Wednesday, October 10, 2012
Lawrence-Lawson awarded Fresh Fruit and Vegetable Program grant
From apples to zucchini with plenty of variety in between, students in 178 Wisconsin schools will be eating more fresh fruits and vegetables during the school day thanks to a federal grant program.
Wisconsin’s share of the $150 million available nationwide through the U.S. Department of Agriculture’s (USDA’s) Fresh Fruit and Vegetable Program is just over $3 million. The grant provides $50 per student for schools to offer at minimum three snacks per week outside of the School Breakfast and National School Lunch programs. Snacks are offered to all children in the school. Grants to schools are expected to reach 59,551 Wisconsin students.
Lawrence-Lawson Elementary School in the Sparta Area School District received $12,500 as a new recipient.
"Programs like the Fresh Fruit and Vegetable Program help ensure that our low socioeconomic students have access to additional nutrition during the school day," said Cindy Thesing, director of nutrition services for the Sparta Area School District "The staff at Lawrence-Lawson has embraced the program and is ensuring all children are able to partake, and the adults are being great role models."
During the 2011-12 Fresh Fruit and Vegetable Program, participating Wisconsin schools averaged 100 snack days during the school year. Special activities included a farmer’s market, build your own salad day, Wisconsin apple taste test, and health and wellness fairs. In previous years, schools have incorporated “nutrition fun facts” into morning announcements, displayed posters to promote healthy snacking, and integrated lessons on healthy eating and behavior into snack time.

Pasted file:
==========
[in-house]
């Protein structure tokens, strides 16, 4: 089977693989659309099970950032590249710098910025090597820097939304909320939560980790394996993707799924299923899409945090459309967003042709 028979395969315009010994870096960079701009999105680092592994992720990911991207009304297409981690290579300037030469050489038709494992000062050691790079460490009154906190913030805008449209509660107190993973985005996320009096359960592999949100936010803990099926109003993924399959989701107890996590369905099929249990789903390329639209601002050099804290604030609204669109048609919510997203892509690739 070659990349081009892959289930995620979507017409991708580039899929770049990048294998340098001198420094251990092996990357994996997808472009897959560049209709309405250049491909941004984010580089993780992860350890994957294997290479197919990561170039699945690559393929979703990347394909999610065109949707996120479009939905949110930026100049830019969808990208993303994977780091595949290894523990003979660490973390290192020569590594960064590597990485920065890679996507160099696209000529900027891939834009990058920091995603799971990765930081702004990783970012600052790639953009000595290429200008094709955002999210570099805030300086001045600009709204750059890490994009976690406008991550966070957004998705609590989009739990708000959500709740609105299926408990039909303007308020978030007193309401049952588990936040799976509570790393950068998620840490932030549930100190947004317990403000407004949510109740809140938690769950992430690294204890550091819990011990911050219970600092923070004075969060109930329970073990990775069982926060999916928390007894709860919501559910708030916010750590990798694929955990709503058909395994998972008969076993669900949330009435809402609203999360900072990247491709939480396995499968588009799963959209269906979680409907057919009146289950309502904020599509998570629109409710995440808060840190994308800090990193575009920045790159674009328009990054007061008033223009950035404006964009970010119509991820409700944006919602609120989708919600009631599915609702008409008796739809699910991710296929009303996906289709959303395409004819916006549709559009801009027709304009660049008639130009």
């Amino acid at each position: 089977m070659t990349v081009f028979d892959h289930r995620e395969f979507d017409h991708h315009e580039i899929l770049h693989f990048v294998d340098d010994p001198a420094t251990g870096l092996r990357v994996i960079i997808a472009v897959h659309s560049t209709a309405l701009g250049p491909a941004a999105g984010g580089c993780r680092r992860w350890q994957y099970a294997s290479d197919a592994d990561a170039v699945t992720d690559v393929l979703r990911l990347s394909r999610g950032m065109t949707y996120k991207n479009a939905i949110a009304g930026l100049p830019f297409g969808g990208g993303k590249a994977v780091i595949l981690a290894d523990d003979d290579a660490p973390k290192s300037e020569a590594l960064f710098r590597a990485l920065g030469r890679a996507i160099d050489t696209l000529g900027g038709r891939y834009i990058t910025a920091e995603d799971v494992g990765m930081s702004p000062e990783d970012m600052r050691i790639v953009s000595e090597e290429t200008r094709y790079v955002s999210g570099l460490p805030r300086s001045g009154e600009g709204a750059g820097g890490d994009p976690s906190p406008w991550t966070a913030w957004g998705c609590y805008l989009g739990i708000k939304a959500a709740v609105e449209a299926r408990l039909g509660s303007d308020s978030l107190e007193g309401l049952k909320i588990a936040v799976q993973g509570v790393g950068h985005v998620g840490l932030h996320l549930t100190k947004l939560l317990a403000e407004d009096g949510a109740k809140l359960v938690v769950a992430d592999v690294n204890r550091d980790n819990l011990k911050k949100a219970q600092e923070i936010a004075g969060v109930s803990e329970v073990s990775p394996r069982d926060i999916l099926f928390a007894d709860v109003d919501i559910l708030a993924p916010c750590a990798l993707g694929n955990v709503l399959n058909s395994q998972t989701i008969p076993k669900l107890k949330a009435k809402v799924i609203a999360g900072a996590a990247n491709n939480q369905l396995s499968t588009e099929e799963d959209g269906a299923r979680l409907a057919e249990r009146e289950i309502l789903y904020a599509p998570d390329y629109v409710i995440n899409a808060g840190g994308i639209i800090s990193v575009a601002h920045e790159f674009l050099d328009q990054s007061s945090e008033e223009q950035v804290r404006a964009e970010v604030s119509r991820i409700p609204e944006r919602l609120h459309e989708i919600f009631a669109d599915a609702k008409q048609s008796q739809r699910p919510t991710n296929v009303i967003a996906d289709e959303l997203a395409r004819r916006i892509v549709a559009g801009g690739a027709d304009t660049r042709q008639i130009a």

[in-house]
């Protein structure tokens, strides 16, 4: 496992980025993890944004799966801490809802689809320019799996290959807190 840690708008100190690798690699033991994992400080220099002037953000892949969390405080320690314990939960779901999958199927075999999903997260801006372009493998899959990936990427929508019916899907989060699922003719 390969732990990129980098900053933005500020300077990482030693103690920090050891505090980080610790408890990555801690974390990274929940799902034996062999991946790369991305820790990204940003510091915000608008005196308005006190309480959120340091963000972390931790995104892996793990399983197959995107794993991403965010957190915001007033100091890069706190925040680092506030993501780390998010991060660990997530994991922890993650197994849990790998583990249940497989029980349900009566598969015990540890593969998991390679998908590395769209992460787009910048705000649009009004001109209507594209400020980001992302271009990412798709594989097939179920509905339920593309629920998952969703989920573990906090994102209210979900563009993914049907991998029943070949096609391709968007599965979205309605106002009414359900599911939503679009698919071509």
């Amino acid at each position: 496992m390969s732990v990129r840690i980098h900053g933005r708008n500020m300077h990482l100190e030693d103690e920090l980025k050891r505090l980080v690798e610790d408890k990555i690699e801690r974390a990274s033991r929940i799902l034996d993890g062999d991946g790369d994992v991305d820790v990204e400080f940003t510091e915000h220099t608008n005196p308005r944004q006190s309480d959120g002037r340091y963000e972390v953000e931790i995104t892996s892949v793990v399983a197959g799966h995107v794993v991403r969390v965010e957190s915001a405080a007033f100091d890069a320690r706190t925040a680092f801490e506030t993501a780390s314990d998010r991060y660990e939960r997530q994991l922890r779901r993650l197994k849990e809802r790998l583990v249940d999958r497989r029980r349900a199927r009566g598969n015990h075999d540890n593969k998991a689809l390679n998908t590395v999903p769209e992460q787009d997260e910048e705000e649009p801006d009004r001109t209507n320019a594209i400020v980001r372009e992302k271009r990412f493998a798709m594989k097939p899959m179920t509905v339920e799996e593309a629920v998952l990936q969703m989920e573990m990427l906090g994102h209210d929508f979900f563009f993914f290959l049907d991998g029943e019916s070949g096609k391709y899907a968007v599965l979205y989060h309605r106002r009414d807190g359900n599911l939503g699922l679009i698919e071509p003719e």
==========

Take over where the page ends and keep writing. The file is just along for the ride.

“Offering children a nutritious snack that builds healthy eating habits is a double win for our schools and families,” said State Superintendent Tony Evers. “Fewer children will hit the hunger slump that pulls their attention away from their school lessons, and more kids will sample foods they may not otherwise encounter, building a foundation for healthier food choices beyond this grant program.”
Because children from low-income families tend to have fewer nutritional options and less exposure to fresh produce, the USDA developed the Fresh Fruit and Vegetable Program in 2002. The program’s goal is to increase fruit and vegetable consumption among students in the nation’s poorest elementary schools by providing free fresh fruits and vegetables to students. The poverty level in participating state schools and school districts is more than 56 percent based on free and reduced-price school meal data. Wisconsin has been part of the Fresh Fruit and Vegetable Program since 2006 when 25 schools participated.